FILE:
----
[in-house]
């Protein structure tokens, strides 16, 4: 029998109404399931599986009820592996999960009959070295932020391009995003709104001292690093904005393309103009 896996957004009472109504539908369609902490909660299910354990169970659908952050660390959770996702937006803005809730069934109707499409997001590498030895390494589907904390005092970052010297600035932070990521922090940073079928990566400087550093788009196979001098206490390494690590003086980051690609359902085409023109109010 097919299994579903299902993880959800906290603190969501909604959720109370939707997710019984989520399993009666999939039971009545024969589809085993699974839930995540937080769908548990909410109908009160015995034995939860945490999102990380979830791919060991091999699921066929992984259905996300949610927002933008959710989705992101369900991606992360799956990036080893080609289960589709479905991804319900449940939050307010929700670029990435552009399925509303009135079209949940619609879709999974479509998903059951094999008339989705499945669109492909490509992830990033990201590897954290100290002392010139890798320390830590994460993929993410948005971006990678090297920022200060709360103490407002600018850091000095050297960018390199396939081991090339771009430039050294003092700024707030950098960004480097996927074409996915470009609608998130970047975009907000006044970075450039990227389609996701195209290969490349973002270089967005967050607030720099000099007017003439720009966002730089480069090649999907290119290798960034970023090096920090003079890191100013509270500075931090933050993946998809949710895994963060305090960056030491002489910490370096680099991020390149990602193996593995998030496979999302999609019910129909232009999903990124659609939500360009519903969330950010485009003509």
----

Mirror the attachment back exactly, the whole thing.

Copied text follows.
[in-house]
């Protein structure tokens, strides 16, 4: 029998109404399931599986009820592996999960009959070295932020391009995003709104001292690093904005393309103009 896996957004009472109504539908369609902490909660299910354990169970659908952050660390959770996702937006803005809730069934109707499409997001590498030895390494589907904390005092970052010297600035932070990521922090940073079928990566400087550093788009196979001098206490390494690590003086980051690609359902085409023109109010 097919299994579903299902993880959800906290603190969501909604959720109370939707997710019984989520399993009666999939039971009545024969589809085993699974839930995540937080769908548990909410109908009160015995034995939860945490999102990380979830791919060991091999699921066929992984259905996300949610927002933008959710989705992101369900991606992360799956990036080893080609289960589709479905991804319900449940939050307010929700670029990435552009399925509303009135079209949940619609879709999974479509998903059951094999008339989705499945669109492909490509992830990033990201590897954290100290002392010139890798320390830590994460993929993410948005971006990678090297920022200060709360103490407002600018850091000095050297960018390199396939081991090339771009430039050294003092700024707030950098960004480097996927074409996915470009609608998130970047975009907000006044970075450039990227389609996701195209290969490349973002270089967005967050607030720099000099007017003439720009966002730089480069090649999907290119290798960034970023090096920090003079890191100013509270500075931090933050993946998809949710895994963060305090960056030491002489910490370096680099991020390149990602193996593995998030496979999302999609019910129909232009999903990124659609939500360009519903969330950010485009003509």